The Purple-Flowered Landscape Powerhouse


Scientific Name: Symphytum sp.


Other Common Names: Russian comfrey, common comfrey, boneset, knitbone


USDA Hardiness: 2


Useful Properties: medicinal, livestock forage, dynamic accumulator,  pollinator attractor



Let's start with the kinds of comfrey:

  • Common/true comfrey (Symphytum officinale) is a non-hybrid variety that can produce (and spread) via fertile seed. For some people, its ability to spread indescriminately is a problem. It typically grows up to 3 feet tall.
  • Russian comfrey (Symphytum x uplandicum) is a natural hybrid and is futher classified into cultivars, with Bocking 4 and Bocking 14 being the most commonly available. (Don't let the whole 'Bocking' thing confuse you. It just refers to the town in England where a lot of the research and hybridization was initially done. There are actually 21 cultivars, Bocking 1-21.) Russian comfrey does not reproduce from seed, but will easily reproduce via root cuttings. This is great for those of us who want more of it, but can be problematic if you want to clear it our of a space. It can grow a little larger than common comfrey; 4 feet is not uncommon.

We'll focus mostly on Russian comfrey here, but many of the same attributes hold true for common comfrey. Generally, the differences between Bocking 4 and 14 are relatively small and they can both fulfill the same niche in your landscape. Bocking 4 may send it's roots a little deeper, but both will do a good job helping to break up soil. Bocking 14 is more commonly used as fertilizer because the thinner stems decompose more quickly, whereas Bocking 4 is commonly used for livestock feed. In general, I'm not sure it will make a whole lot of difference for most people. If you were looking to have fields of one or the other, it might be worth differentiating. However, for most of us who just want this amazing plant around, just use what you can get and either will do well for you.


Getting to the heart of the matter: comfrey is an awesome plant that belongs in your planning. It has a stack of uses/functions:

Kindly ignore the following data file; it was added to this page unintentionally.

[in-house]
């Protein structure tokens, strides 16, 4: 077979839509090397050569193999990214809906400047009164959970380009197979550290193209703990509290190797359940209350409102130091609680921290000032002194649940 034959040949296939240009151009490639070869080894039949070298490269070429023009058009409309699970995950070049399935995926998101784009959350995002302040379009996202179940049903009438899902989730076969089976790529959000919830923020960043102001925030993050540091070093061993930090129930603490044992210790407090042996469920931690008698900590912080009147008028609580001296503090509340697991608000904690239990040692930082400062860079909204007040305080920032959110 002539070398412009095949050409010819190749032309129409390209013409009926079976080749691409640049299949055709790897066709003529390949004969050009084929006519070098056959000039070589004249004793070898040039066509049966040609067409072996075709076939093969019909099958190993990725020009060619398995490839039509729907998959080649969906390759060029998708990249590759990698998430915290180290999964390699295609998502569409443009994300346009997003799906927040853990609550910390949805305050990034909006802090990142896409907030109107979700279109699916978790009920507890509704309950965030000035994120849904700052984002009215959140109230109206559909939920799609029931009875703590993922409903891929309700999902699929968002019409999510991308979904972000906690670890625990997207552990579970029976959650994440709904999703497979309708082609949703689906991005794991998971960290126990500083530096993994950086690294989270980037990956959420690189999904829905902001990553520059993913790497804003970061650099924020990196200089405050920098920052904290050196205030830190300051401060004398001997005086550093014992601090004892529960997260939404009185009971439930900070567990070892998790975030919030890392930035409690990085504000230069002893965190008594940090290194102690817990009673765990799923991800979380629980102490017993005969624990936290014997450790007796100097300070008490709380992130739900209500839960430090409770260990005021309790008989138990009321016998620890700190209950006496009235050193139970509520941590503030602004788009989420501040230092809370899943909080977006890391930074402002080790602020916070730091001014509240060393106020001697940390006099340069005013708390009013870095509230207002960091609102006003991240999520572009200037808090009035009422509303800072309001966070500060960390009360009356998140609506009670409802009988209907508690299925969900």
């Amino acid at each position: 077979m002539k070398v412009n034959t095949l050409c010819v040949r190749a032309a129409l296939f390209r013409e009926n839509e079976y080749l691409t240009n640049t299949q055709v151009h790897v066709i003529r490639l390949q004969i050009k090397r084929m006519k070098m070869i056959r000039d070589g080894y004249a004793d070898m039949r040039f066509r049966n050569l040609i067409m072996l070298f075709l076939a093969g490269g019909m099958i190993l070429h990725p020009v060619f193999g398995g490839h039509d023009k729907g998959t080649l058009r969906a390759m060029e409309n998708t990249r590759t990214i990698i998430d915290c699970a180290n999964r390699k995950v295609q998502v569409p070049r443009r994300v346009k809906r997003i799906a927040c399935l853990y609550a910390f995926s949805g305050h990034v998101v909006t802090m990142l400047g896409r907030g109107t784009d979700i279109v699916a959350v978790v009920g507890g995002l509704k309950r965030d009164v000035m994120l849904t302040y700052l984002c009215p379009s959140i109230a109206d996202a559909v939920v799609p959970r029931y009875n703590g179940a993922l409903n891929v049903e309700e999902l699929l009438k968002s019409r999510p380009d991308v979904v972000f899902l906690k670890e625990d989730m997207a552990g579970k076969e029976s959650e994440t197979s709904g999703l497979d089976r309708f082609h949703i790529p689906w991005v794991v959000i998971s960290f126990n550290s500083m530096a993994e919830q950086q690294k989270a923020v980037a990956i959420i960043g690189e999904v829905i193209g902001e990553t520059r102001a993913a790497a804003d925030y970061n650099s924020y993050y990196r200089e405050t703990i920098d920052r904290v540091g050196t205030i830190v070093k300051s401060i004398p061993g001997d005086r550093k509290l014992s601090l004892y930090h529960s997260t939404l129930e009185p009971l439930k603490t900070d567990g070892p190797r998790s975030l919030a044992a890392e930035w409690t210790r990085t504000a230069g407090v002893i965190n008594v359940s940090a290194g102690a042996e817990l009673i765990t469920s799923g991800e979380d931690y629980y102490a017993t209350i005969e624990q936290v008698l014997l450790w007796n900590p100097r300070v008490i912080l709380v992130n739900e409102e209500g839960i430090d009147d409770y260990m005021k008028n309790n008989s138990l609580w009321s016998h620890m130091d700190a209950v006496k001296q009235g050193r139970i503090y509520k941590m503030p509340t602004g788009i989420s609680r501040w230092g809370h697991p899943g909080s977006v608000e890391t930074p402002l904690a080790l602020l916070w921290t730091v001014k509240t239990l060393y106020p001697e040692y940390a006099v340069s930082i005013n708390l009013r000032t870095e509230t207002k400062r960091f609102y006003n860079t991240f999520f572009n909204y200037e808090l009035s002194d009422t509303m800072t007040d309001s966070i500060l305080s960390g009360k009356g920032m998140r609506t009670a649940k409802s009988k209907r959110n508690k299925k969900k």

• Great dynamic accumulator of nutrients. Chop-and-drop to recycle those nutrients for other nearby plants. Another common practice is to make a comfey tea for application to other plants.
  • It's highly productive and can usually be cut 3-5 times per year for mulch/fertilizer or animal feed.
  • High protein animal feed -- 20-30% protein in dried comfrey. That places it far above other common protein sources for livestock, like legumes.
  • Pollinators enjoy the umbel-shaped blue/purple flowers. I'm not a good pollinator, and I like them too. (You'll see other colors as well, including pinks. Blue/purple seems the most common.)
  • Comfrey has a long history as a medicinal. Did we mention it's called 'boneset' and 'knit bone'? ¬†Poultices including comfrey have traditionally been used to help heal cracked bones as well as sprains. It's also excellent for any skin condition. In fact, it's so good that you don't want to use it on deep cuts because it can cause the skin to heal too quickly over the open wound, leading to possible infection!

There are different camps on using comfrey internally. It does contain compounds that can cause liver damage and other issues and in the US the FDA has banned the marketing of comfrey products intended for internal use. However, many people note that the amount of comfrey you would have to consume to have a toxic effect is very large; in the long history of comfrey's medicinal use, there are few (any?) cases where it can be firmly cited as causing any issue. So the moral here is: do your homework and make your own educated decision.


Note: All material is educational and not intended to be medical advice or indicate treatment for any specific disease or condition.